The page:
Heat relief in forecast

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David Minton/DRC
Christopher Ensor gets drenched by a water bucket while his daughter Shelby sprays him and daughter Caitlin runs around Saturday at Sanger’s new Switzer Park Splash Pad. Afternoon temperatures reached the high 90s on Saturday, but a cold front is expected to reach the area Monday night.

Cold front expected Monday night; week should also bring rain

The temperature swing isn’t likely to send many North Texans to the back of the closet in search of sweaters.

But, after the mercury flirts with a high of 100 degrees Monday afternoon, meteorologists expect a drop of more than 30 degrees with overnight lows in the upper 60s by Tuesday night.

A cold front is expected Monday night that will bring much cooler temperatures through the end of the week, said Jesse Moore, a meteorologist with the National Weather Service.

Between Monday and Wednesday, temperatures in the Midwest will be as much as 15 degrees cooler than normal, with the biggest drops seen close to the Great Lakes. The clouds and rain expected behind the front will keep temperatures cool in Denton County and the rest of North Texas, Moore said.

High temperatures in the area Wednesday through Friday are expected to be in 80s.

“Without the clouds, it would creep back up into the lower 90s,” Moore said.

Rain should be widespread, Moore said, with many areas getting an inch of rain or more.

Meteorologists have become increasingly confident with the unusual pattern because it has been showing up in their models for several days now, Moore said.

Typhoon Neoguri, which became a “super typhoon” when its winds reached 150 mph, has altered the path of the North Pacific jet stream, allowing polar air behind a trough of low pressure to spill out of Canada and into the Midwest, according to Jeff Masters, the meteorology director at Weather Underground.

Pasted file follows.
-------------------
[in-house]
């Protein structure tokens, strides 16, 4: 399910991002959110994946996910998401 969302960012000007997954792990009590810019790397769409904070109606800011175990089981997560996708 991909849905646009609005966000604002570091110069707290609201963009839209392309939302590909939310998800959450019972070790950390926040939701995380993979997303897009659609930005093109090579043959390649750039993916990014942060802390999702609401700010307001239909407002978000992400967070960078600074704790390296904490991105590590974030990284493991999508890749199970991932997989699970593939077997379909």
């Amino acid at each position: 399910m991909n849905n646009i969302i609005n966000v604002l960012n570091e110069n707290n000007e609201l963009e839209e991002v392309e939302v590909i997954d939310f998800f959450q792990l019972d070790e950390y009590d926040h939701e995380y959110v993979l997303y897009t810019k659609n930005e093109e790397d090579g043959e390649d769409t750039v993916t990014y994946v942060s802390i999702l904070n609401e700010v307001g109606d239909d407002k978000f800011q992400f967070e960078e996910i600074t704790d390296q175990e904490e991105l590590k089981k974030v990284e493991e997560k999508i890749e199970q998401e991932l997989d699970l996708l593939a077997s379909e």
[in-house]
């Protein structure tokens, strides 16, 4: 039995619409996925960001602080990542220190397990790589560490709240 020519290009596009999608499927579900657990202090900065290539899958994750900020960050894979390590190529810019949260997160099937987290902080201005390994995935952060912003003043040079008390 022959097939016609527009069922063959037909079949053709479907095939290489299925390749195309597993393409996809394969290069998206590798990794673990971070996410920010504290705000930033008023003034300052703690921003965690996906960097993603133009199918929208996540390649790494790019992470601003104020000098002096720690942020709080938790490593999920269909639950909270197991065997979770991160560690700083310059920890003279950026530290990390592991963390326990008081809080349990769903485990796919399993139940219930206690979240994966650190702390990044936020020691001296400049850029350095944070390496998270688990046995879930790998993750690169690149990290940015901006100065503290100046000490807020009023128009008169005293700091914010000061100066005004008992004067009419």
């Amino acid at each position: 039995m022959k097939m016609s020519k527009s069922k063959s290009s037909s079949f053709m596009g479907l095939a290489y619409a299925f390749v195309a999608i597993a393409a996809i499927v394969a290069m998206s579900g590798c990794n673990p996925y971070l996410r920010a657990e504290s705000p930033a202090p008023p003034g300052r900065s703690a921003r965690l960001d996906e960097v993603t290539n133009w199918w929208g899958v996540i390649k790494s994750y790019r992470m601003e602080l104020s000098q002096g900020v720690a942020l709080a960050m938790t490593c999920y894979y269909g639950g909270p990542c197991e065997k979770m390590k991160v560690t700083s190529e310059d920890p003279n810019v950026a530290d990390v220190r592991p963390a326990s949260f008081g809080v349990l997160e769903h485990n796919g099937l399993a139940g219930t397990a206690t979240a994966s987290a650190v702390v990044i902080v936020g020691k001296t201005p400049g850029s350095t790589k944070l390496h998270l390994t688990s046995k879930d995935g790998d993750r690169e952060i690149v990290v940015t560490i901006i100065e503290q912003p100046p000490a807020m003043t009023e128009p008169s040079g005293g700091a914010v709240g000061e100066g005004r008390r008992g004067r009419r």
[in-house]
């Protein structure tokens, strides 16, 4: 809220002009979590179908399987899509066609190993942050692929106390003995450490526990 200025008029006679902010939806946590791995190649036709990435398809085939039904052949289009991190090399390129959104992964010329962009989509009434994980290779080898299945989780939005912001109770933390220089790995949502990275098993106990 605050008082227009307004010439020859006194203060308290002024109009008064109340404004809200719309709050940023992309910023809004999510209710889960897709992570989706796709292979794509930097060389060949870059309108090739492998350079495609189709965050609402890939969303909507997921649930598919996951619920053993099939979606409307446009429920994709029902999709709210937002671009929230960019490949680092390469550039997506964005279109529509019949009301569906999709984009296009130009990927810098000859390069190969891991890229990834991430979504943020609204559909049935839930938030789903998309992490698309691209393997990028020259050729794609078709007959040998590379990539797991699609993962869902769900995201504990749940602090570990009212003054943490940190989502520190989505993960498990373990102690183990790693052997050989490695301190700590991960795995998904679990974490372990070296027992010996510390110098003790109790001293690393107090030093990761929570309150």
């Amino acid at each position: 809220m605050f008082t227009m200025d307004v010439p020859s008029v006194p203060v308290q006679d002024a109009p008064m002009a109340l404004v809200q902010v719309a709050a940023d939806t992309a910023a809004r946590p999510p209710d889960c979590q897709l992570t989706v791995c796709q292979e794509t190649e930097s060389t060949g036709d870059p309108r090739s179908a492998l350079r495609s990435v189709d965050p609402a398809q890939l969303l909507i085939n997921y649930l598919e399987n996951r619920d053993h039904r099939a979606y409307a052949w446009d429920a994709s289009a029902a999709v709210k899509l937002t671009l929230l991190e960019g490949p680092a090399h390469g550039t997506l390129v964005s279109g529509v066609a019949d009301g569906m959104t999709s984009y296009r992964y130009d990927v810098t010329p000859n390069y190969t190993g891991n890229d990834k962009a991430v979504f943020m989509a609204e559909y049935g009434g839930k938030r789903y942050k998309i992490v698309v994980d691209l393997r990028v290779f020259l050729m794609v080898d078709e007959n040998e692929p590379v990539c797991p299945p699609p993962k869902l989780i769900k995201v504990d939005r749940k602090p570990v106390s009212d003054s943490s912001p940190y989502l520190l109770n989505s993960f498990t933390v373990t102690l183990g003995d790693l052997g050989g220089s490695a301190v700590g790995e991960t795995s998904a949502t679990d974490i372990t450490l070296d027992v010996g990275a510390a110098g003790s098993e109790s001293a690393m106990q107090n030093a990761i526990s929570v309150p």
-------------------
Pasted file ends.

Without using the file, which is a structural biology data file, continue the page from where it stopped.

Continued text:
While similar to the polar vortex pattern last winter that broke cold weather temperature records in numerous states, there are key differences, Masters said. This air mass is coming from western Canada and not directly from the Arctic, plus the polar vortex is not nearly as strong in the summer — and sometimes breaks down completely.

Meanwhile, Seattle and the usually temperate Pacific Northwest will be affected by the shifting jet stream differently. Highs there could reach 90 or higher next week.

The Associated Press contributed to this story.

PEGGY HEINKEL-WOLFE can be reached at 940-566-6881 and via Twitter at @phwolfeDRC.

 

THIS WEEK’S FORECAST FOR DENTON

Today: Sunny, with a high near 99. Lows in mid-70s.

Monday: Mostly sunny and hot, with a high near 100. Lows in mid-70s.

Tuesday: Partly sunny, 30 percent chance of showers and thunderstorms. Highs in low 90s, lows around 70.

Wednesday: Mostly cloudy, 50 percent chance of showers and thunderstorms. Highs in lower 80s, lows around 70.

Thursday: Cloudy, 40 percent chance of showers and thunderstorms. Highs in upper 80s, lows in upper 60s.

Friday: Partly sunny, 30 percent chance of showers and thunderstorms. Highs in the mid-80s, lows in the mid-70s.

Saturday: Mostly sunny, 20 percent chance of showers and thunderstorms. High near 92.

SOURCE: National Weather Service


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